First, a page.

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Article (Journal or Newsletter)

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Faculty Scholarship, Student Scholarship

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To examine whether cumulative cortisol production changes during a period of increased demands when cortisol and stress are assessed concurrently. The study also compared stress perceptions vs. cumulative stressful events on their respective association with cortisol output. Finally, it explored whether certain types of stressful events, those involving school/job performance or social-evaluative threat, were linked to cortisol levels across multiple weeks.


The current study assessed cumulative cortisol production via hair sample in 56 undergraduates (88 % female) during both lower stress (summer break) and higher stress (academic term) periods. During the latter, both negative events (checklist) and stress perceptions were assessed weekly, and these reports were aggregated across the 10-weeks to minimize retrospective bias.


Cortisol levels in hair samples were significantly higher (d = 0.84) during the academic term (M = 14.24 pg/mg, SD = 11.36) compared to summer break (M = 8.00 pg/mg, SD = 4.14), suggesting greater cumulative exposure to cortisol. Although perceived stress was not associated with cortisol levels (rpartial(53) = .10, p = 0.46), exposure to more stressful events (rpartial(53) = .27, p = 0.047), particularly events involving academic demands (rpartial(53) = .37, p = 0.006), or negative evaluation/social rejection (rpartial(53) = .27, p = 0.045), was positively associated with cumulative cortisol exposure.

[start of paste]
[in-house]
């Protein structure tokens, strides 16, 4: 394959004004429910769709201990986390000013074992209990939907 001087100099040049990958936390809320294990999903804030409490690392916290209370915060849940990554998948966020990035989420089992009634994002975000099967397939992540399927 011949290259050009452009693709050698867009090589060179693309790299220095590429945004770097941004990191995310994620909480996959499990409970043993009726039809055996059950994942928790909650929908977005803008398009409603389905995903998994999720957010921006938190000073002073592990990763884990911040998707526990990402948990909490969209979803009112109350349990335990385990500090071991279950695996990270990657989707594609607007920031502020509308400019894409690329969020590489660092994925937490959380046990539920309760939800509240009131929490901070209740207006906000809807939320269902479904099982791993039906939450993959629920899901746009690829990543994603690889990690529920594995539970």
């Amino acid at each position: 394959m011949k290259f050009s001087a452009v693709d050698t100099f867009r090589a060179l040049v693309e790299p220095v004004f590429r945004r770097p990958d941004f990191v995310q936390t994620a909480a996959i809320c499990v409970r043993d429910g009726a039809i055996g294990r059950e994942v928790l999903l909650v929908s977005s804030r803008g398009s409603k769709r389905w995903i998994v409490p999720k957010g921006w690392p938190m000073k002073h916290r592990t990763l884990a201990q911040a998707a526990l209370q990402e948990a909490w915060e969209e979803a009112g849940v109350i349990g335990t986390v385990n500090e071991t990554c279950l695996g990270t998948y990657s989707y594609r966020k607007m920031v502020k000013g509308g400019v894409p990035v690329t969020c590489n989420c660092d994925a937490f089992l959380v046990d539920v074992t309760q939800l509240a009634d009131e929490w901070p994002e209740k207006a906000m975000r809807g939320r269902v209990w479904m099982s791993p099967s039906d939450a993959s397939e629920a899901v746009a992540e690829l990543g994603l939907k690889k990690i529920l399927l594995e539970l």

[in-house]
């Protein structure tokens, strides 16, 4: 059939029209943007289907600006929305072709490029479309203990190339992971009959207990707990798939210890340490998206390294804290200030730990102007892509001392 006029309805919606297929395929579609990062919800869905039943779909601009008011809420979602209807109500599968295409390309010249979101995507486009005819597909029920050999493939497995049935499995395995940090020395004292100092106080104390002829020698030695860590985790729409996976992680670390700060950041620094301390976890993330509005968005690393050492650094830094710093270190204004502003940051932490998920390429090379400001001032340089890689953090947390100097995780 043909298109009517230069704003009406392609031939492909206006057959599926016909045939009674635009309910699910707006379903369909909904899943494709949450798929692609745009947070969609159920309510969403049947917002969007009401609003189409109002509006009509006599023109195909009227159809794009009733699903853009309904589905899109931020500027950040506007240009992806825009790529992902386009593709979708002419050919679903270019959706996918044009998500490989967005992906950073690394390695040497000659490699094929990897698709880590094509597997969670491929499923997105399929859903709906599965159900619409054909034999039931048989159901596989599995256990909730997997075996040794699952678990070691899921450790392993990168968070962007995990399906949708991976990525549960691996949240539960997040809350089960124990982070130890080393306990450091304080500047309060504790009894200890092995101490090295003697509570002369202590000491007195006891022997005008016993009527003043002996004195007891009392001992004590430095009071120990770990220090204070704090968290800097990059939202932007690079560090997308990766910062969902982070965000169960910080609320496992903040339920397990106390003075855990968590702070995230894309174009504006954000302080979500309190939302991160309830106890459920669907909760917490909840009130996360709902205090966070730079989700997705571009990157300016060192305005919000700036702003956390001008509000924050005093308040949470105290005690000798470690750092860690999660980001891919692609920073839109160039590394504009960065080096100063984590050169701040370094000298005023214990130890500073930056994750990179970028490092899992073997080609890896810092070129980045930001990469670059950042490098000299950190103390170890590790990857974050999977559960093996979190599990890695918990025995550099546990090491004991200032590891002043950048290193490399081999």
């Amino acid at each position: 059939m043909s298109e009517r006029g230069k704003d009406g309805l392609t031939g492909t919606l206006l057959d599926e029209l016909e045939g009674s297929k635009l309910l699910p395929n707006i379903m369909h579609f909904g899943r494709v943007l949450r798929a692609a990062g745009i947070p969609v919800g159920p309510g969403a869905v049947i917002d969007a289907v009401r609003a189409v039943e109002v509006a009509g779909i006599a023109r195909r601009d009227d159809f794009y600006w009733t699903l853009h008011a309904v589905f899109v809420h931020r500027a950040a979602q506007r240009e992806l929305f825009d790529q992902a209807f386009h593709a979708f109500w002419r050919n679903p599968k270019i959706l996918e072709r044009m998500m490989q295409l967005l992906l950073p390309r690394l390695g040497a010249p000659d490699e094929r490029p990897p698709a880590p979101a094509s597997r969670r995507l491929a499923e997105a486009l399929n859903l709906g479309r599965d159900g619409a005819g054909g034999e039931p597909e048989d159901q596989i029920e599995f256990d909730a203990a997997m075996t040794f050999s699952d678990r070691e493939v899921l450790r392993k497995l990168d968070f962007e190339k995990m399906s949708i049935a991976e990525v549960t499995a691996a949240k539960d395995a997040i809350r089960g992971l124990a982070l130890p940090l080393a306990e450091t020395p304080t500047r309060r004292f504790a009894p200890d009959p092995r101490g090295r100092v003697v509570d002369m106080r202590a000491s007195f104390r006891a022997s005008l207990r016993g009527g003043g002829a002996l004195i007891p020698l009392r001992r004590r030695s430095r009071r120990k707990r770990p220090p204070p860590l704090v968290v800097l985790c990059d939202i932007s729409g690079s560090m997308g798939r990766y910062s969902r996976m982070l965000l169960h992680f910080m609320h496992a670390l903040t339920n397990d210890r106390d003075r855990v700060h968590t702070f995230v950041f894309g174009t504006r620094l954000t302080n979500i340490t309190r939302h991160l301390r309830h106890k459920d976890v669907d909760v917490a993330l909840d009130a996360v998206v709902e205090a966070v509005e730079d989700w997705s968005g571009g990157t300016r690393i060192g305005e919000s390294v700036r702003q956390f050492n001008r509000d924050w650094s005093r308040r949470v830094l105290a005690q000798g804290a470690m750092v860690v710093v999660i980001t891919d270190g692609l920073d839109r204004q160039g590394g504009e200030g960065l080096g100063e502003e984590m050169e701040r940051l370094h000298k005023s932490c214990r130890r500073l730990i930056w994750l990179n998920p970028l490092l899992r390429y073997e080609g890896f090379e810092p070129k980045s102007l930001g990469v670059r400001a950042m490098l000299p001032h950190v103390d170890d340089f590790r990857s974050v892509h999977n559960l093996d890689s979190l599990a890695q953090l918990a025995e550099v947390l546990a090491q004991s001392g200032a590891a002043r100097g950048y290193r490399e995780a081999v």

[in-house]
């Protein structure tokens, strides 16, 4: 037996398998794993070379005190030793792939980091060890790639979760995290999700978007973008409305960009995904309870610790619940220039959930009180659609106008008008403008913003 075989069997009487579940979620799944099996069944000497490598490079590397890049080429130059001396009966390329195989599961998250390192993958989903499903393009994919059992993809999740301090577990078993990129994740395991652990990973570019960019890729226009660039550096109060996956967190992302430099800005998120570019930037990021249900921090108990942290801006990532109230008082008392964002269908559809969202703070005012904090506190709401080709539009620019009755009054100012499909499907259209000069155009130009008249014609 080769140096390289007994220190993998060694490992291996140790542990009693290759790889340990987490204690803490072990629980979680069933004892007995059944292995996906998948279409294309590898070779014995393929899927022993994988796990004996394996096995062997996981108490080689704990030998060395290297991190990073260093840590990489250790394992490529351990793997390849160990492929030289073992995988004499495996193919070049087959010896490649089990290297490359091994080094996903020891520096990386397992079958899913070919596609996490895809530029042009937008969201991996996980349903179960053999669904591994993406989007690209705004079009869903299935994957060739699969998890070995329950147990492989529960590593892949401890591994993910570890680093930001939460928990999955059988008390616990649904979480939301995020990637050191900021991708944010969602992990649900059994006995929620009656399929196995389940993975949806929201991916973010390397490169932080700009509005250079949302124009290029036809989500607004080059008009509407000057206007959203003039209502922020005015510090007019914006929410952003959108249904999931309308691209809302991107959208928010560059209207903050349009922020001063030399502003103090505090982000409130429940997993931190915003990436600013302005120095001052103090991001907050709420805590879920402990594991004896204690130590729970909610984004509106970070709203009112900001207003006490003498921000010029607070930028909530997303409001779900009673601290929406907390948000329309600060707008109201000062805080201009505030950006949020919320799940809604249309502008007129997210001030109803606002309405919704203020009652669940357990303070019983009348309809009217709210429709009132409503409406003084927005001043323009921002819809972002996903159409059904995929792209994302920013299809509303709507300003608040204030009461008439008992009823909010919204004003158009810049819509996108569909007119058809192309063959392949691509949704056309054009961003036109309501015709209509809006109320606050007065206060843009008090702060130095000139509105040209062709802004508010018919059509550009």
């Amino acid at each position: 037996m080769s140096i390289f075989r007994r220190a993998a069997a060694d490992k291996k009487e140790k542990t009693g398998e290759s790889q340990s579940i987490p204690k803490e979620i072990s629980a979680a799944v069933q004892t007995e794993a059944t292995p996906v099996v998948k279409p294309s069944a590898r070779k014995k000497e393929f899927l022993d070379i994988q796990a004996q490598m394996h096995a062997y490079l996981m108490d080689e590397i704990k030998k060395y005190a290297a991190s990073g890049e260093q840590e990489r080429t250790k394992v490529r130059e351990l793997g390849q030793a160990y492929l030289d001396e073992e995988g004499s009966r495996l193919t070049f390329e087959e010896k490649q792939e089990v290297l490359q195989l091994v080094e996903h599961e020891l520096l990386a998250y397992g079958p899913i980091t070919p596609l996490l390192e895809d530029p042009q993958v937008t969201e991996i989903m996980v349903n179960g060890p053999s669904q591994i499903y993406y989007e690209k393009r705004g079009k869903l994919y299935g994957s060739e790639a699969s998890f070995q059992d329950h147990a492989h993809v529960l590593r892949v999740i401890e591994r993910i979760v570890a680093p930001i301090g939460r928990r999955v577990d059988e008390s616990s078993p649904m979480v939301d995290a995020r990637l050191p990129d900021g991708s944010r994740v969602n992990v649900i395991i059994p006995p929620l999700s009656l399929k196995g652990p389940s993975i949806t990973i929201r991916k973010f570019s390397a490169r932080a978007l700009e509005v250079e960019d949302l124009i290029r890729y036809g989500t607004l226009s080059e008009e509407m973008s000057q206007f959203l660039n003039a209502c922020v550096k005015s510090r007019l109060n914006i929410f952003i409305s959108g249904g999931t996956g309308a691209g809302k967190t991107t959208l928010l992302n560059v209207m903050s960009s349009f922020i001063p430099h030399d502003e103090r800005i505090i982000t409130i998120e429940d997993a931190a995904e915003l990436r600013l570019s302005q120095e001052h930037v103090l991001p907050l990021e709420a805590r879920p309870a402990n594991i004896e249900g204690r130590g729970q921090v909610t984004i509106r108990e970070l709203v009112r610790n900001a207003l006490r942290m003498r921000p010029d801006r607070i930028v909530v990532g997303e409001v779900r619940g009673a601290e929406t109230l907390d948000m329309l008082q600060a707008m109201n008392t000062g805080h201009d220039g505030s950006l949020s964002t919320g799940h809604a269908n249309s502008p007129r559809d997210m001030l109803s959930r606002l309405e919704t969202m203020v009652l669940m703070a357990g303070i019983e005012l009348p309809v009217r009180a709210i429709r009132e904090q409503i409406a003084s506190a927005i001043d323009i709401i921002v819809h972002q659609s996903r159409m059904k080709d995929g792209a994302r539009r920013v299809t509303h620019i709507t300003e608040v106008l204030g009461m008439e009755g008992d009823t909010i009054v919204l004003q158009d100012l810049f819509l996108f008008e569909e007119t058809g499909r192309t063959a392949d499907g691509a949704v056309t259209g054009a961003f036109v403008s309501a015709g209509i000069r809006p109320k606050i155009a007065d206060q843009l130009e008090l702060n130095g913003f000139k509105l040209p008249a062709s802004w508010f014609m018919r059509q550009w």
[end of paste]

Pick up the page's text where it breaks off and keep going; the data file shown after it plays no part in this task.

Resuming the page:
This study demonstrates that cortisol levels in hair may be linked to cumulative exposure to stressors when measured concurrently (3 months), and that stressful events, rather than perceptions, are reflected in HPA axis activity. Real-world stressors involving performance demands and social-evaluative threat accumulate to enhance cortisol production, consistent with their acute HPA effects in the lab. Hair samples may provide a window into the past by allowing researchers to feasibly assess cortisol production before, during, and after the onset of a chronic stressor.

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Creative Commons License

Creative Commons License
This work is licensed under a Creative Commons Attribution-Noncommercial-No Derivative Works 4.0 License.



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